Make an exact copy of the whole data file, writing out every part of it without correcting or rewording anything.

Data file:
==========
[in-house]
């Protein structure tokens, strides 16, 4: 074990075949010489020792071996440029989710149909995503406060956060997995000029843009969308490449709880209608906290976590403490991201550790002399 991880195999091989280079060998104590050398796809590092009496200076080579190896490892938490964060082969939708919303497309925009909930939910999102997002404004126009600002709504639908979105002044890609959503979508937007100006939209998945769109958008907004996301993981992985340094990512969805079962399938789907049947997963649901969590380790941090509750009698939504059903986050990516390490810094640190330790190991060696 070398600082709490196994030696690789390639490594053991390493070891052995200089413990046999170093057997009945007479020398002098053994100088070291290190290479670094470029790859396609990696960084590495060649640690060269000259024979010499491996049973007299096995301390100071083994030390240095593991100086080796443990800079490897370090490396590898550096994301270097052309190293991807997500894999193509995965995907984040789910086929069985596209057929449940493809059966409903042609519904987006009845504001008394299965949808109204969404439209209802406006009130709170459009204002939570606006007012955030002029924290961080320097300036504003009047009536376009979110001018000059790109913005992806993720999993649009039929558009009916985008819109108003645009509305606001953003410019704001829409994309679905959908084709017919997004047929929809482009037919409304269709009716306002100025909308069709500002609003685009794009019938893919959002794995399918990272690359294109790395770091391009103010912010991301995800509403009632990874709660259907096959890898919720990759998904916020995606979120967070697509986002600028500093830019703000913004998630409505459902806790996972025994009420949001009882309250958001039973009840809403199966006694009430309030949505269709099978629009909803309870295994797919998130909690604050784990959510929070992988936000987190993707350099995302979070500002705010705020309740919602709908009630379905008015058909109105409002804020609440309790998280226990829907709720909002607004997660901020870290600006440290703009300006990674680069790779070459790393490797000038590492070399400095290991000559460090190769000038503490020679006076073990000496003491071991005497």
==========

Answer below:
[in-house]
């Protein structure tokens, strides 16, 4: 074990075949010489020792071996440029989710149909995503406060956060997995000029843009969308490449709880209608906290976590403490991201550790002399 991880195999091989280079060998104590050398796809590092009496200076080579190896490892938490964060082969939708919303497309925009909930939910999102997002404004126009600002709504639908979105002044890609959503979508937007100006939209998945769109958008907004996301993981992985340094990512969805079962399938789907049947997963649901969590380790941090509750009698939504059903986050990516390490810094640190330790190991060696 070398600082709490196994030696690789390639490594053991390493070891052995200089413990046999170093057997009945007479020398002098053994100088070291290190290479670094470029790859396609990696960084590495060649640690060269000259024979010499491996049973007299096995301390100071083994030390240095593991100086080796443990800079490897370090490396590898550096994301270097052309190293991807997500894999193509995965995907984040789910086929069985596209057929449940493809059966409903042609519904987006009845504001008394299965949808109204969404439209209802406006009130709170459009204002939570606006007012955030002029924290961080320097300036504003009047009536376009979110001018000059790109913005992806993720999993649009039929558009009916985008819109108003645009509305606001953003410019704001829409994309679905959908084709017919997004047929929809482009037919409304269709009716306002100025909308069709500002609003685009794009019938893919959002794995399918990272690359294109790395770091391009103010912010991301995800509403009632990874709660259907096959890898919720990759998904916020995606979120967070697509986002600028500093830019703000913004998630409505459902806790996972025994009420949001009882309250958001039973009840809403199966006694009430309030949505269709099978629009909803309870295994797919998130909690604050784990959510929070992988936000987190993707350099995302979070500002705010705020309740919602709908009630379905008015058909109105409002804020609440309790998280226990829907709720909002607004997660901020870290600006440290703009300006990674680069790779070459790393490797000038590492070399400095290991000559460090190769000038503490020679006076073990000496003491071991005497």